Vetiver: “Thing of the Past”
The cover image says it all: A young woman sits surrounded by vinyl, cradling an LP in her hands and seemingly oblivious to anything else that might be going on, lost in the world of music. Vetiver has always been a band head-over-heels in love with music, but their latest album, Thing of the Past, is truly an album for vinyl snobs, music junkies, record collectors, and anyone who could spend an entire rainy afternoon browsing through the racks at a used music store, flooded with memories of forgotten favorites and alive with the possibility of new discoveries. It’s an album of cover songs, and there are few bands better suited for such an endeavor than Vetiver– for of course, they’re not really a band at all, but a loose, rotating collective of friends and mutual aficionados, led by ringleader Andy Cabic, and it isn’t ego or ambition that brings them together, but simply their shared love for music.
And that’s certainly the unifying force behind Thing of the Past, an album that feels like it was born out of an afternoon spent sorting through album collections and gushing about favorite recordings. And by the sounds of things, these guys have some pretty deep collections; nothing here is a standard, and in fact most are songs you’ve probably never heard before. Loudon Wainwright III is represented, and he’s arguably the most famous name here. The rest of the songs span the back alleys and dusty shelves of country, rock, folk, and R&B, including little-known gems by Bobby Charles, Elyse Weinberg, Garland Jeffrey, Townes van Zandt, Hawkwind… it’s like an alternate telling of the history of American song, told not by the superstars but by the also-rans.
And under Cabic’s leadership, Thing of the Past becomes an album fit to join that rarified company of covers albums that function as major statements of creativity and purpose. By rattling through their basement record collections and putting new spins on these songs, Vetiver reveals themselves to be a group of remarkable grace, craft, and inspiration. They’re able to treat all of music history as one, which makes the music sound timeless; they imbue their sound with the same rustic qualities as The Band, but they’re also able to tap into some of the trends of indie rock, echoing Beach House’s enveloping warmth and Fleet Foxes‘ modest focus on melody. Best of all, the album feels very much like a piece, not just a collection of odds and ends; though the group incorporates rock, country, pop, folk, and gospel into their sound, ushering in a surprising array of moods and textures, the album as a whole is marked by a warm, inviting tone that makes the music equally appealing for late-night listening or for lazy Saturday afternoons. And considering what a loose, ragtag collection of musicians it is, Vetiver does an impressive job of making these songs sound like they were meant to occupy space on the same album.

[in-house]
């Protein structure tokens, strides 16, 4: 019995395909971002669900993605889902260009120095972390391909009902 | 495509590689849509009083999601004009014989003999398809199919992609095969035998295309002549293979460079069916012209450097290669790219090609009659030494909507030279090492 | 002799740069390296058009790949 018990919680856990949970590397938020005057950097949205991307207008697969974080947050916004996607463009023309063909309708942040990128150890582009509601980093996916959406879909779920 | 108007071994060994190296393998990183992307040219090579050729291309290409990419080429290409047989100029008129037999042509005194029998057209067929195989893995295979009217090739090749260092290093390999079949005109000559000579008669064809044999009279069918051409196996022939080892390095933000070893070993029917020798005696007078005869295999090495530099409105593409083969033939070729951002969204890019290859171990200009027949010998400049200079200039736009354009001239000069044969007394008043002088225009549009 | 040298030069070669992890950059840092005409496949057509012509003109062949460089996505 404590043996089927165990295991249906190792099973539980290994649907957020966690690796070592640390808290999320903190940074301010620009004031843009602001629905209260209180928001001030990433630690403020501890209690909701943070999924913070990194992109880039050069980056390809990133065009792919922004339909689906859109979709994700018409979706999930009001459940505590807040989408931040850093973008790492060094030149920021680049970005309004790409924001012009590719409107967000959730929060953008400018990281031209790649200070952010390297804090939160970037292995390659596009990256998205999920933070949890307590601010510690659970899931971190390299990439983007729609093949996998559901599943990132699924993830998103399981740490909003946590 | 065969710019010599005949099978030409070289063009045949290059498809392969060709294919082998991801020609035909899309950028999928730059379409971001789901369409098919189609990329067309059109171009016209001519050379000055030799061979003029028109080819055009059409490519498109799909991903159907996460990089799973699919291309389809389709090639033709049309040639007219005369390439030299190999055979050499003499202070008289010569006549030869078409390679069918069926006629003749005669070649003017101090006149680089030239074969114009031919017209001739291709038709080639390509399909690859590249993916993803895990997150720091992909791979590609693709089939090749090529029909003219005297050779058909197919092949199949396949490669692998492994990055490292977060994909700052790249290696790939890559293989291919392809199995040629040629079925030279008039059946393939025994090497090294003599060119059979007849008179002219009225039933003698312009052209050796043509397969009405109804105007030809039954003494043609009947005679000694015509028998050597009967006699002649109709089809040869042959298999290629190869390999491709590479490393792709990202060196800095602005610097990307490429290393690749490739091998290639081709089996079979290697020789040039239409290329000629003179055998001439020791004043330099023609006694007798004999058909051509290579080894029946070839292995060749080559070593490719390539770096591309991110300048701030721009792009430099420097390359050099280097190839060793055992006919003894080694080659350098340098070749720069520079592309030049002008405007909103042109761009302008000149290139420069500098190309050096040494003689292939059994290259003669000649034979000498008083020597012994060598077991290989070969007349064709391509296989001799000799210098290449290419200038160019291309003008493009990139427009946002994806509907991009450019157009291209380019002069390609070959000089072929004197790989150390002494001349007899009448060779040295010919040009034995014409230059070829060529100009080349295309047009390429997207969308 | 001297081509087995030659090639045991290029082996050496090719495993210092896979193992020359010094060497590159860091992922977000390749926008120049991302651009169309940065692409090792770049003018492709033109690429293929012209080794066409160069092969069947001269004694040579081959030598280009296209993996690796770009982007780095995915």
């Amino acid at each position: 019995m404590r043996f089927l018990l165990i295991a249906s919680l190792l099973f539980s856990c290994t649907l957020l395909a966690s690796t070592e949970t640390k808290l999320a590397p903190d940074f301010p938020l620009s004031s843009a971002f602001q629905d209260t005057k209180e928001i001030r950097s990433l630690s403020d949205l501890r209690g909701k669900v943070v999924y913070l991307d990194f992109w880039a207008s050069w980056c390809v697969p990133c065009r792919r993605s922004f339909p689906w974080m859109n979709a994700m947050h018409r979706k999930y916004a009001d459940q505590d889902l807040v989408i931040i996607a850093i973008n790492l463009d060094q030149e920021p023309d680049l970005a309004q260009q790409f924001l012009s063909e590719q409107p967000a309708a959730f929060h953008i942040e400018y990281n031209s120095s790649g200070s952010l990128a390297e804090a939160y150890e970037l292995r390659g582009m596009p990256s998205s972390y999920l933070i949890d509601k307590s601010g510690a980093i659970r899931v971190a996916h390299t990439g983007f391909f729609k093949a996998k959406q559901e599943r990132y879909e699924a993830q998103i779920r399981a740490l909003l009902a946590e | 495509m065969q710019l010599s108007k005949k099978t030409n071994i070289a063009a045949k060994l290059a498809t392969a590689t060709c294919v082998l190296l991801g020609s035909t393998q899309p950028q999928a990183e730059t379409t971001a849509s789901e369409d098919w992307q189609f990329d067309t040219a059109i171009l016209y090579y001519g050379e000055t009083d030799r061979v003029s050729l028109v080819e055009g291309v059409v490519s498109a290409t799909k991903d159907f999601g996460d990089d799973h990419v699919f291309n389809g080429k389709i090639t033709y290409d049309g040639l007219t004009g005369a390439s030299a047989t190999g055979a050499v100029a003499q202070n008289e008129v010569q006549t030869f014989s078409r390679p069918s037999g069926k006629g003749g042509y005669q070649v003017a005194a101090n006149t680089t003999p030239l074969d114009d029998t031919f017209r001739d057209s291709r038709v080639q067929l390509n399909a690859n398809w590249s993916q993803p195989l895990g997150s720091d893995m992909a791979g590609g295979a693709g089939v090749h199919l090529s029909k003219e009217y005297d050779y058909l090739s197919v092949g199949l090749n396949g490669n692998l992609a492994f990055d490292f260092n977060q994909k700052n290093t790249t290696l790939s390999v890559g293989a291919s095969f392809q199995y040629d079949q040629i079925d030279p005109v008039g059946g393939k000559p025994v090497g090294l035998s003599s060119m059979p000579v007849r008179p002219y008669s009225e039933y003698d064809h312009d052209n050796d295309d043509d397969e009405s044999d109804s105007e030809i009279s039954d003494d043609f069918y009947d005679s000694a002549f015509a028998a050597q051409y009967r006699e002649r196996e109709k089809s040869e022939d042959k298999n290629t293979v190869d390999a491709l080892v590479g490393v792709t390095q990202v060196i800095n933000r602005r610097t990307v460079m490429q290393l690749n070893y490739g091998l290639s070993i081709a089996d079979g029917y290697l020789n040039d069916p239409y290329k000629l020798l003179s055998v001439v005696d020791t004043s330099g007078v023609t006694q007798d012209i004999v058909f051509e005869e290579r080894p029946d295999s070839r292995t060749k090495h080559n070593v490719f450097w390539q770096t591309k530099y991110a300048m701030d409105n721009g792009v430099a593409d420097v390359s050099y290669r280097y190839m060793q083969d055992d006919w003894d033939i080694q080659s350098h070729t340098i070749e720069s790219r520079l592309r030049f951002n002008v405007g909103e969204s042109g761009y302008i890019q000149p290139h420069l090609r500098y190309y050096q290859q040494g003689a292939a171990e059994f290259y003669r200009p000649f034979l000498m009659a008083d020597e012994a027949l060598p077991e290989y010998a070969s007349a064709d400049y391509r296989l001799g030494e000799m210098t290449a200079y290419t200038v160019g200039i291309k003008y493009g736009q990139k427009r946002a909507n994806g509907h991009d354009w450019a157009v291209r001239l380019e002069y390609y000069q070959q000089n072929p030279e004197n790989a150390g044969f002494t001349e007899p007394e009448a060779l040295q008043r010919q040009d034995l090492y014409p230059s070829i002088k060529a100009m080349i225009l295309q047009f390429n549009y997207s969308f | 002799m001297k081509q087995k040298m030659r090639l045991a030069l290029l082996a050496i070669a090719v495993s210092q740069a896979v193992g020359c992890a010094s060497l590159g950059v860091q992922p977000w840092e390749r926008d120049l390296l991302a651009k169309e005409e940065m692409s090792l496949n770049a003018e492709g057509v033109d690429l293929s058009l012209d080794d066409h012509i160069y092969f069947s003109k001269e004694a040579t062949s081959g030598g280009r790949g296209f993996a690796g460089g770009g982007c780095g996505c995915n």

Because the record is focused on the simple pleasures of melody and lyric, and because the mood is fairly subdued and unhurried, it’s initially easy to write it off as a minor work, but that’s part of the beauty of this recording– it reveals its charms slowly, over repeated plays, and quickly proves to be an addictive listen. Ultimately, every track reveals itself to have charms all its own. There’s the pensive opener, Weinberg’s “Houses,” in which Sanders Trippe proves himself more than capable of placing his own stamp on the ragged guitar solos, originally played by Neil Young. The virtually unheard of songwriter Dia Joyce wrote “Sleep a Million Years,” an elegant and achingly beautiful piano piece that is sung here by Vetiver’s friend and former tourmate, Vashti Bunyan. Norman Greenbaum, most famous for the acid-rock favorite “Spirit in the Sky,” is represented by a simply delightful, agreebly old-timey sing-along called “Hook and Ladder.” Garland Jeffrey’s “Lon Chaney” is turned into a haunting, spectral country song, played on little more than piano and violin. Hawkwind’s “Hurry on Sundown” is both the strangest and the most energetic tune here, a bizarre, boozed-out and bluesy stomp with searing harmonica work. Van Zandt’s “Standin'” is played as a joyfully upbeat country number, and Charles’ classic “I Must Be in a Good Place Now” closes the album on a languid, lazily contented note. As for Wainwright, his “The Swimming Song” is played as straightforward folk-pop.
Every song here works, and they add up to an album of considerable virtues. This is an album that demonstrates many of the best qualities of American music, and charts its own trajectory through the country’s rich musical history. It’s an album of old gems that’s played with vitality and vibrancy, alive and in the moment. And most of all, it’s an album proving that the past is a well of endless inspiration even in the present, and that old sounds and songs can be as vivid now as ever before. As a covers album by a rock band, it is without very many competitors, and as a statement of creativity and vision, it’s definitive proof that Vetiver deserves to have their own music added to the canon, or at least kept alive with the kind of affection and warmth they themselves bring to these forgotten treasures.